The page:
It is not everyday that you get to stare at Julia Roberts for two hours. Of the three actors who carried the show, Bradley Cooper (Will Tippin from Alias) was who I enjoyed the most. The story about the children of renown architect dealing with their father’s death and the back story of their father was entertaining, but not gripping. I left pleased with the experience, but talking about it very little.

A Comment on “The View”

This revolving restaurant at the top of the Times Square Marriott has a flat fee ($70/per person) table menu with super-fancy selection. The food was great, but the experience was a little stuffy for my taste. The view, on the other hand, appeased the disappointment that we did not go up the Empire State Building this trip.

A Comment on “Serendipity”

Many places claim to be frequented by the stars, but Serendipity really is. The proof was when we were sat next to Nicole Kidman for lunch. We got some greasy appetizer, but the long wait was rewarded with attentive service and their famous frozen hot chocolate – basically a chocolate shake to us mere mortals. Sitting next to stars was the real perk.

A Comment on “Mama Mia”

This effervescent musical about a girl in search of her father is unlike other musicals where songs were written to fill time. In Mama Mia, they jam as many Abba hits as they can with great dancing, decent ballads and a roaring encore that brings the audience to their feet. Mama Mia was as cliché as I expected it to be, but Kyndall and I loved it.

A Comment on “Tao”

This PF Chang-type restaurant with its two story Buddha against the wall is another hang out of the stars. The concierge at The W insisted it was “the place” to be, and others later confirmed it. The yummy menu and atmosphere were like PF Chang but it was unmistakably different, though the differentiators were few. The dishes were nicely priced and we left very pleased with the experience.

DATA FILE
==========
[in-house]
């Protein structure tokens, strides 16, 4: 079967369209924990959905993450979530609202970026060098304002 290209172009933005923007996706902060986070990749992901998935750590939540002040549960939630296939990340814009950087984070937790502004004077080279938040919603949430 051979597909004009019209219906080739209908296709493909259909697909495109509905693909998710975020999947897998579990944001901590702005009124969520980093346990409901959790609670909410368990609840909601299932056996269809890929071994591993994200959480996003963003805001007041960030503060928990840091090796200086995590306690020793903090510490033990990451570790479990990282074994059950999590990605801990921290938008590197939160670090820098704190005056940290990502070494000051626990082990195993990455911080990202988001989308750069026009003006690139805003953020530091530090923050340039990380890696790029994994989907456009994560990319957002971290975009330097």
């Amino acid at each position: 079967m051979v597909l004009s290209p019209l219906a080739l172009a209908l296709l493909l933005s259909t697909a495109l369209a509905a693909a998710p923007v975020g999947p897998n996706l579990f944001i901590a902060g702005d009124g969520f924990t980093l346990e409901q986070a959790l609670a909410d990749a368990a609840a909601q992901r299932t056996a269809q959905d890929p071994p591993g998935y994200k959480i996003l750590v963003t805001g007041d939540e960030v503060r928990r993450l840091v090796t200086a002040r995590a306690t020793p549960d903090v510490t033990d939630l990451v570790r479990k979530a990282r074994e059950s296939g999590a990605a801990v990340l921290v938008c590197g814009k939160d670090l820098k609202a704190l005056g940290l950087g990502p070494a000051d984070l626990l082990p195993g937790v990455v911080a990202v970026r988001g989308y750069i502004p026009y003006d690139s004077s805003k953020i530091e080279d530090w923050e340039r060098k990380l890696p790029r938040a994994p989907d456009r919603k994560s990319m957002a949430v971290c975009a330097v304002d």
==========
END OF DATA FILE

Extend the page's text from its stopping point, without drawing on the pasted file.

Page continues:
A Comment on “The Golden Unicorn”

We might have been the only non-Chinese speakers in the restaurant. Dim Sum is where ladies with carts of little appetizer-sized bowls come by your table and you pay as you go. Of course we rarely knew what we were getting, but were only disappointed once in our selection. In retrospect we would have come earlier when Dim Sum was just starting and not just ending. We ate for $20, leaving quite full and pleased with our ethnic experience.

A Comment on “Le Petite Café”

This little coffee shop in Soho was a godsend for sure. I would have expected a gluttony of little cafés, but we realized this was the opposite – finding Le Petite Café just as the rain started. The relaxed view of the street was just what we were wanting. The staff spoke French (and some English); and, although Kyndall liked their hot chocolate I would not order it again – we agreed on the tasty cakes. Their music selection was pristine and the oasis factor of it all makes me want to go back.

A Comment on “Diwan”

This Indian restaurant on 48th Street was a short walk in the rain from our hotel on Lexington. The wait staff was enjoyable frantic as they bussed Naan and tea to tables, but when it came time to order our waiter was very attentive, patient and helpful. The meal was exceedingly delicious and although the pleasant ambiance hardly competed with our prior dining adventures, the meal itself might have been the best.

So, why did I type all this? Why else, because it helps me remember.